|By Diane Pavlat, StrongHearts Native Helpline
Despite the horror of being physically hurt, and having their money or medication stolen, Elders who are abused or neglected often endure the abuse without calling for help. As lifelong caregivers and protectors, many Elders suffer in silence to maintain the well-being of their family and that may include their abuser.
June 15th is World Elder Abuse Awareness Day (WEAAD) – a day to raise awareness and prevent Elder abuse. It’s a day to reflect on what it’s like to become an Elder and the many challenges they are facing such as: losing strength, muscle, and bone mass. Mental clarity can deteriorate and lead to memory loss. These inevitable vulnerabilities leave our Elders at risk of being abused.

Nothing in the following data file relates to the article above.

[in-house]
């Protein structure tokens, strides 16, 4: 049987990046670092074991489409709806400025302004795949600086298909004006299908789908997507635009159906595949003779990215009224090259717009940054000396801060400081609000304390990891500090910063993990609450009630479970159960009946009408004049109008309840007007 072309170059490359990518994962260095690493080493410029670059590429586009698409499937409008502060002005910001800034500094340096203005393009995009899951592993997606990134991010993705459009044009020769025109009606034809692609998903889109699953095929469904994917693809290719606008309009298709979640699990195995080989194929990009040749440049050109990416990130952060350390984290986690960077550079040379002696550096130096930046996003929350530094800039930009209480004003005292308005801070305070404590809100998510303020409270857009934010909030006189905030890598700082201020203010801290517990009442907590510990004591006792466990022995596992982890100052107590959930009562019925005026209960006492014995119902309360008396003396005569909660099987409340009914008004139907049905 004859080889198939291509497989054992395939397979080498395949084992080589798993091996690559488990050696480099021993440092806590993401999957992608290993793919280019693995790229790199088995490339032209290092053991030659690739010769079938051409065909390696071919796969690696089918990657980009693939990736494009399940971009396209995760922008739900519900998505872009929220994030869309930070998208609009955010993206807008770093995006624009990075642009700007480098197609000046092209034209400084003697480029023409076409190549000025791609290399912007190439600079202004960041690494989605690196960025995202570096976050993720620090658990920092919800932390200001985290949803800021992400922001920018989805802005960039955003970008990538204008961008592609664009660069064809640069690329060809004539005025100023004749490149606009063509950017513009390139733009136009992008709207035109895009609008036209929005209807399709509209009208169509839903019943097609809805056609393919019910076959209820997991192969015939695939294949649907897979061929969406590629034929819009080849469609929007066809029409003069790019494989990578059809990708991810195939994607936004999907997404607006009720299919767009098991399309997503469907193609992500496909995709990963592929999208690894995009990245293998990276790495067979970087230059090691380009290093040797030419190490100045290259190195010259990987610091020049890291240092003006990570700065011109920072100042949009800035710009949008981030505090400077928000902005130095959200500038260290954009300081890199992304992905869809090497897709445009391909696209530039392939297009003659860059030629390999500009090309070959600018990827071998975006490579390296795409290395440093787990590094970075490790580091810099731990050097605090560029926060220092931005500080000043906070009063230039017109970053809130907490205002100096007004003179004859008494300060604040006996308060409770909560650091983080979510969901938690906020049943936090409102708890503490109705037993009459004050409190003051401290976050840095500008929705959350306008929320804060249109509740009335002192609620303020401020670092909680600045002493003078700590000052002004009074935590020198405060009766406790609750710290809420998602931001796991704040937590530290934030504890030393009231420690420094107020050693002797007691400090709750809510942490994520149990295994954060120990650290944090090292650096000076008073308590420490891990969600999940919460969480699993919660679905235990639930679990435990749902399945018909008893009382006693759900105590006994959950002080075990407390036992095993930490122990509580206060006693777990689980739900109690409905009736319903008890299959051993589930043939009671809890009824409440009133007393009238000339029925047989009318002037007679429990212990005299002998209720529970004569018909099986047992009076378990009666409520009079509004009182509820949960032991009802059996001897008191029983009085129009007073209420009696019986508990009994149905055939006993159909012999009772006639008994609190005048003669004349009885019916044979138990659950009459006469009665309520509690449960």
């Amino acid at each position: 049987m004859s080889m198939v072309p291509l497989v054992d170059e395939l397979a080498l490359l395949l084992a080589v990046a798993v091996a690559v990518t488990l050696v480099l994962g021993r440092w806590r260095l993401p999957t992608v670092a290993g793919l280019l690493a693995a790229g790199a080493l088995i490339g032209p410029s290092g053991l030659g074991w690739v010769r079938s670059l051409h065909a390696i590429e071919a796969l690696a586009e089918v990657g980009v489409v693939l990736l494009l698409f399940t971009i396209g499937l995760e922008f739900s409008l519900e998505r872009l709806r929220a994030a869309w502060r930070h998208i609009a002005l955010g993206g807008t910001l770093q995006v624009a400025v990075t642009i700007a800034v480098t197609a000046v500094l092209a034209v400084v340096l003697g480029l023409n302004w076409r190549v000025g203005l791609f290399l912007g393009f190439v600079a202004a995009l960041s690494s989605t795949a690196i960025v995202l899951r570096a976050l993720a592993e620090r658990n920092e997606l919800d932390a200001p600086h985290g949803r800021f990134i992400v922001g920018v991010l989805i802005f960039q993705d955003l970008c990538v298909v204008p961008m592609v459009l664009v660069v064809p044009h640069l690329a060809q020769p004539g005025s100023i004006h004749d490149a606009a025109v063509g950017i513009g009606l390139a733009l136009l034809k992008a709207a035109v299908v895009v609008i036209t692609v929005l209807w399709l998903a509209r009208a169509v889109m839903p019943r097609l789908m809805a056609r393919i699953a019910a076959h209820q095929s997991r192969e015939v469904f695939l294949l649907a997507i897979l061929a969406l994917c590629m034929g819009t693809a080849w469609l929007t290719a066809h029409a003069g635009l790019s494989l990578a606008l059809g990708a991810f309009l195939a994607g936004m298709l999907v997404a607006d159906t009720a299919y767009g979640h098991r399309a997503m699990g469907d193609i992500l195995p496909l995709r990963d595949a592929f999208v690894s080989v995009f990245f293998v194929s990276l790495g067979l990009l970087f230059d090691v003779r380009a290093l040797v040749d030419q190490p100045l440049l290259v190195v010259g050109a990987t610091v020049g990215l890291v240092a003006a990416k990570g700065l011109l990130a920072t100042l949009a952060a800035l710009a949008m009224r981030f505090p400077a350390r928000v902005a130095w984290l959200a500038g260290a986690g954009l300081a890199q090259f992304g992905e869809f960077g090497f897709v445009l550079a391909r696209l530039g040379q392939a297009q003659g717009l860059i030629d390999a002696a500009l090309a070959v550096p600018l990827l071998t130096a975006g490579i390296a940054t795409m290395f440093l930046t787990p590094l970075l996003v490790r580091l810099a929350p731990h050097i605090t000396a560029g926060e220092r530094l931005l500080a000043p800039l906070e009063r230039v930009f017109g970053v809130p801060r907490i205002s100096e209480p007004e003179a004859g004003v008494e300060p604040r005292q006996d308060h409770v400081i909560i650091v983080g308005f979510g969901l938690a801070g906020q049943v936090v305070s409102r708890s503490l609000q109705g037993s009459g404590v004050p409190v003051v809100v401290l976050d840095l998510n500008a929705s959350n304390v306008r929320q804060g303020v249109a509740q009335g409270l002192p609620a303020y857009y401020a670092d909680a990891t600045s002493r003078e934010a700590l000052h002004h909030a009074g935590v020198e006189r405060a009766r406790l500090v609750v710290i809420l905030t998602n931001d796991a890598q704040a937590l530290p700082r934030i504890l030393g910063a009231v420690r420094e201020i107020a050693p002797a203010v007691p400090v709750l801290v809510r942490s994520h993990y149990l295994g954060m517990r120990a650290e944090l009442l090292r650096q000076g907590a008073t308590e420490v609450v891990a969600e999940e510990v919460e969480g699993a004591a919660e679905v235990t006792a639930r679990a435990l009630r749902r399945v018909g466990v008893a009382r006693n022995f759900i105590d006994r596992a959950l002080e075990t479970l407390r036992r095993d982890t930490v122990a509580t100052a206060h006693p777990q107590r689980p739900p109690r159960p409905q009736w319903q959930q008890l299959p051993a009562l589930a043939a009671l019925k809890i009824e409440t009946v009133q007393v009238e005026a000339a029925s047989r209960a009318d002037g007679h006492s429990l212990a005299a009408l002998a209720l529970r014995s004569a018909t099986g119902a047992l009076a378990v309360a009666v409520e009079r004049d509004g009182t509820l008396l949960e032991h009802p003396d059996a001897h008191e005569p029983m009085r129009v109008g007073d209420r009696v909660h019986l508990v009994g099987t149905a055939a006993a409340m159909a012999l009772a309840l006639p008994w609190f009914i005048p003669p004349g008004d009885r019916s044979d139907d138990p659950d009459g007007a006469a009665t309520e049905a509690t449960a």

According to the National Council on Aging, most abuse occurs in the home and at the hands of family members.
“It’s unacceptable when Elders silently suffer abuse and neglect at the hands of those who should be protecting them,” said CEO Lori Jump, StrongHearts Native Helpline. “Many Elders refuse to report their abusers because they are closely related and want to protect their family, but there are so many more reasons that most people can’t imagine.”
- Love: Despite the abuse or neglect, victims continue to love their abusive partner or relative.
- Fear: Elders may fear retaliation if they report the abuse.
- Embarrassment: Worrying about what others might think or do to make matters worse.
- Lack of Resources: Many Elders live on fixed incomes and may depend on their abuser for shelter.
- Accessibility: Elders may not be able to report if they do not have access to cell phones, internet and/or transportation.
- Polyvictimization and Normalization: For generations, Native people have endured multiple types of abuse at the hands of non-Natives – so much so that abuse seems normal – an everyday part of life.